174984 Neighborhood built environment and physical activity in urban adolescents—evaluating a structural model of walking behavior and physical activity

Tuesday, October 28, 2008: 12:35 PM

Carolyn Voorhees, MS, PhD , Department of Public and Community Health, University of Maryland, College Park, MD
Alice F. Yan, MD , Department of Public and Community Health, School of Public Health, University of Maryland, College Park, College Park, MD
Kelly Clifton, PhD , Urban Studies and Planning, University of Maryland, College Park, MD
Min Qi Wang, PhD , Department of Public and Community Health, University of Maryland School of Public Health, College Park, MD

Few studies have investigated the complex relationship between neighborhood environment and psychosocial factors related to physical activity and walking behavior in urban adolescents. Using structural equation modeling, this study tested a theoretically based explanatory model of physical activity to examine direct and indirect effects of individual (self-efficacy), social (parental support), and three built environmental factors (land use/accessibility, neighborhood satisfaction, and pedestrian/traffic safety).


A cross-sectional study of multi-level risk and protective factors on physical activity (i.e., Moderate-Vigorous Physical Activity-MVPA and walking) in a sample of 350 urban high school students (58.4% female, 69% African American, aged 15-19) was conducted in 2006. Students completed a Web-based survey assessing their perceptions of neighborhood satisfaction, land use/accessibility, pedestrian/traffic safety, self efficacy and perceived parental support. Walking behavior was assessed using a one-week trip diary. Seven-day physical activity levels were measured using accelerometers.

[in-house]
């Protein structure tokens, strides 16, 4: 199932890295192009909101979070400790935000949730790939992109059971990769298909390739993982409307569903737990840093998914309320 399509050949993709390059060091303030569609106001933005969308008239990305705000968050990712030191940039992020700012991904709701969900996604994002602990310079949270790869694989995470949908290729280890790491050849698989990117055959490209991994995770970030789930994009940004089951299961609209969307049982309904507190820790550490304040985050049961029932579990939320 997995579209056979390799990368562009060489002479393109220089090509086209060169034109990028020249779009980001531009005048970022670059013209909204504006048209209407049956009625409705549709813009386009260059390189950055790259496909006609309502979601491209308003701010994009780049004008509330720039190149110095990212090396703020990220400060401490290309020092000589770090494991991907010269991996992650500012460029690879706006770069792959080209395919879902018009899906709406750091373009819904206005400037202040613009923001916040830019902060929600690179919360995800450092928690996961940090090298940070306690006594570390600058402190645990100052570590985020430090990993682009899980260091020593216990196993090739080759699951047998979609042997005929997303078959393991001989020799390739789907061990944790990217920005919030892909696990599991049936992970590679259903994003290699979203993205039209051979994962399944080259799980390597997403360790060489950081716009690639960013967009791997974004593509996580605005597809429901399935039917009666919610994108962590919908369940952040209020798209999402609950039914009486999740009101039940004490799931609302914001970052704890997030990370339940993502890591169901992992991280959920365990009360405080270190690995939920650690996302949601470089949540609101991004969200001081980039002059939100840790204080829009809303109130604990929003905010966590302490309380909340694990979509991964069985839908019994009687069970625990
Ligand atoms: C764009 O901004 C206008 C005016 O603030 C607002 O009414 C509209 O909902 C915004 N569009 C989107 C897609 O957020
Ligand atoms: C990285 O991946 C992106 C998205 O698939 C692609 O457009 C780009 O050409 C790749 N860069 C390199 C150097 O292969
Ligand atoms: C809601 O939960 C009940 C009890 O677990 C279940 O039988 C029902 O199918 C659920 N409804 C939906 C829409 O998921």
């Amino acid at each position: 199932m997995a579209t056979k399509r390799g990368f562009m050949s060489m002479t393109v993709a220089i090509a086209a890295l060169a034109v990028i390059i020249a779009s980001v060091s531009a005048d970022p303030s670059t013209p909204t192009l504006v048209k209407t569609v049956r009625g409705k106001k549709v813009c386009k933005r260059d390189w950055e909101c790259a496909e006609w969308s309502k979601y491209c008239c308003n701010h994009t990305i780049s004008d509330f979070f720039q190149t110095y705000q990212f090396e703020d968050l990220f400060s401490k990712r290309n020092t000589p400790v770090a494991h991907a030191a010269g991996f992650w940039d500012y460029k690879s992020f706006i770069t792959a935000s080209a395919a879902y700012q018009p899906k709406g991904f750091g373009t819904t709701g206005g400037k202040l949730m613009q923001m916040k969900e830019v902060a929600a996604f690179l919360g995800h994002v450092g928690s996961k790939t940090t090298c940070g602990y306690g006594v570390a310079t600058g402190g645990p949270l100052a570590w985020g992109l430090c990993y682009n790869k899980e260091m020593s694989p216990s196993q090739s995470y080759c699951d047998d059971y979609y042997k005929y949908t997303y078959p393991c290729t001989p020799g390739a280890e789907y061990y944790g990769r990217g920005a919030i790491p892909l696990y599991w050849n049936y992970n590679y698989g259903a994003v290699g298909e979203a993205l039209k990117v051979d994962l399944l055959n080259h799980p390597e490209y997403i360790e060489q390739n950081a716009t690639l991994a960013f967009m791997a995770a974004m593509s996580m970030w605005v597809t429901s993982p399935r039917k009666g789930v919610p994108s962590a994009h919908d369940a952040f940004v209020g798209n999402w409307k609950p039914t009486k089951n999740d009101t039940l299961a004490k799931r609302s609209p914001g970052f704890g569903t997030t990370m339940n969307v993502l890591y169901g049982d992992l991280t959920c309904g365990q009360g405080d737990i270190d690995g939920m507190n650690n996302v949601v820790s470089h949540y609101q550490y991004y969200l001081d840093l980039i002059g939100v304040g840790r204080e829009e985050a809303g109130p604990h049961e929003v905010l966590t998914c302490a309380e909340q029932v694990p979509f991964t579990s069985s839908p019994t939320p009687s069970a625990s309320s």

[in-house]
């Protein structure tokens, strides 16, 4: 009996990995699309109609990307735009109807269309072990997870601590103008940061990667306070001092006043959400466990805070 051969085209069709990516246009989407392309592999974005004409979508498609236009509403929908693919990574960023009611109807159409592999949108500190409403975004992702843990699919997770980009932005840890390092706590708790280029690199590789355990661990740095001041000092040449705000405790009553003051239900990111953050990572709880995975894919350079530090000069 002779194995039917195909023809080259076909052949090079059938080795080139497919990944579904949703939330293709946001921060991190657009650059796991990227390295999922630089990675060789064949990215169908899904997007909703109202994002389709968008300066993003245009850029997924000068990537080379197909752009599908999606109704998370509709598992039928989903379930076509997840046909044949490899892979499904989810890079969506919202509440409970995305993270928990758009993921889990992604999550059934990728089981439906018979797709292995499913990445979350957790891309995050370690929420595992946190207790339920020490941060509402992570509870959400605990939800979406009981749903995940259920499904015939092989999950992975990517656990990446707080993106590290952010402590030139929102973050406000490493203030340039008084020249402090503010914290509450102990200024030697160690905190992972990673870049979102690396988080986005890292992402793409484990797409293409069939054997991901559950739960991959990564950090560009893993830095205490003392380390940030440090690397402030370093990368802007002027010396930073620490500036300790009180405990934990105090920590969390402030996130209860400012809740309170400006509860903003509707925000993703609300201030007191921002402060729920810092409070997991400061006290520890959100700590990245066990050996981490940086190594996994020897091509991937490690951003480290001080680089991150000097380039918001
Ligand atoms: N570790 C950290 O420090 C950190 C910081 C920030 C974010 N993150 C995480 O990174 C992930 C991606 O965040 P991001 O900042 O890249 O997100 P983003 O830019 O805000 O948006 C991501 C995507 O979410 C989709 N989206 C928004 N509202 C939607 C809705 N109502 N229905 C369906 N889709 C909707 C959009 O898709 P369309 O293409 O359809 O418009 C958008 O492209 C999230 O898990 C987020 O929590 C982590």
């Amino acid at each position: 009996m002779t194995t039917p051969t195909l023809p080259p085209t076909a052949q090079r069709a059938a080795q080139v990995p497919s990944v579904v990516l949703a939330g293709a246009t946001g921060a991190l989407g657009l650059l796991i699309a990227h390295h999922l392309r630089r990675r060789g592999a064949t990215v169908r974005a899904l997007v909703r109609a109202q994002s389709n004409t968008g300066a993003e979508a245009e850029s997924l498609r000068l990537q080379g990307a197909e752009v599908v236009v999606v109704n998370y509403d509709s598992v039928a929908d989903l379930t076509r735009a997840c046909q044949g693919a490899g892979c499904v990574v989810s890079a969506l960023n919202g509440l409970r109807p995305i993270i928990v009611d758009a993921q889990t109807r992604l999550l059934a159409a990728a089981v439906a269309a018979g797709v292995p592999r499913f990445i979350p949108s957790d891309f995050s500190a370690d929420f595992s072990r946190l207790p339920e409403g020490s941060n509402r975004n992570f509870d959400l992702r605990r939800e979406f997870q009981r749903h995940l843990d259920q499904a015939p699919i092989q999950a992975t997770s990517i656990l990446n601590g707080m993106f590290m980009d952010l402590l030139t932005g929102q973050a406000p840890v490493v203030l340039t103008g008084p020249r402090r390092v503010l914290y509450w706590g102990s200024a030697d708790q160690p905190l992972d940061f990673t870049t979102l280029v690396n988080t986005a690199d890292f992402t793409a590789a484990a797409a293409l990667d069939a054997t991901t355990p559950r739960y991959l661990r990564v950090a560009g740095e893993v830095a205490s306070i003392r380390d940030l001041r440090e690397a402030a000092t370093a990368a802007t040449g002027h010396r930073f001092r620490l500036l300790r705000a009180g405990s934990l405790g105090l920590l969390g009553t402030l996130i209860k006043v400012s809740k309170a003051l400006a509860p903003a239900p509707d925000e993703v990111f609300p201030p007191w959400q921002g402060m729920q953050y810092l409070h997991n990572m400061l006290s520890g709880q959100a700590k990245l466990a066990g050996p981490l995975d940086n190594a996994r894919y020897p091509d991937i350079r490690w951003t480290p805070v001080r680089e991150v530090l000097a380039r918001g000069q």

Parental support and self-efficacy had direct pathways to walking behavior. Land use, specifically neighborhood accessibility, influenced adolescents walking behavior via self-efficacy and parental support. Adolescents with higher self-efficacy were more likely to engage in walking via a positive parental support. Similar pathways were found in MVPA models except that parental support was not directly related to MVPA. There were no direct associations of perceived neighborhood satisfaction and pedestrian/traffic safety with either measure of physical activity.


The relationship between the built environment and physical activity is complex. Neighborhood factors appear to work together with psychosocial and family factors to facilitate physical activity in urban youth.

Learning Objectives:
Participants in this session will: 1. learn how theory based analyses is applied 2. be introduced to an analytic approach, Structual equation modelling 3.learn about sources of data for objective measures of outcome variables from two perspectives 4.gain an understanding of the complexity of the relationships between neighborhood features and how social factors may interact to modify the relationship between the built environmental and physical activity in an urban environment.

Keywords: Adolescents, Physical Activity

Presenting author's disclosure statement:

Qualified on the content I am responsible for because: I am principal investigator of the study and conceived of the research question and analyses plan, interpreted results and wrote the abstract.
Any relevant financial relationships? No

I agree to comply with the American Public Health Association Conflict of Interest and Commercial Support Guidelines, and to disclose to the participants any off-label or experimental uses of a commercial product or service discussed in my presentation.

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